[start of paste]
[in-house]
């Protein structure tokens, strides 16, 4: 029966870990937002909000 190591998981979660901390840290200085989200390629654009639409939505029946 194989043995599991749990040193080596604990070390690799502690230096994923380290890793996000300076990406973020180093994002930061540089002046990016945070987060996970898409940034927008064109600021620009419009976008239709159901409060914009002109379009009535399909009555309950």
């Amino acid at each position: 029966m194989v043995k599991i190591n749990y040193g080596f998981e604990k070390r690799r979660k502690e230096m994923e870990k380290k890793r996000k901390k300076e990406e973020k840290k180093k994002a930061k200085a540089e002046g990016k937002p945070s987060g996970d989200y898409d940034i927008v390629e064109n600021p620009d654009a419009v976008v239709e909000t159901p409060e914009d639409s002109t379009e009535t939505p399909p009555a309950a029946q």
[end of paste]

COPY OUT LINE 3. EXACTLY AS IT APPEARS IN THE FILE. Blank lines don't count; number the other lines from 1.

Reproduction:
């Amino acid at each position: 029966m194989v043995k599991i190591n749990y040193g080596f998981e604990k070390r690799r979660k502690e230096m994923e870990k380290k890793r996000k901390k300076e990406e973020k840290k180093k994002a930061k200085a540089e002046g990016k937002p945070s987060g996970d989200y898409d940034i927008v390629e064109n600021p620009d654009a419009v976008v239709e909000t159901p409060e914009d639409s002109t379009e009535t939505p399909p009555a309950a029946q």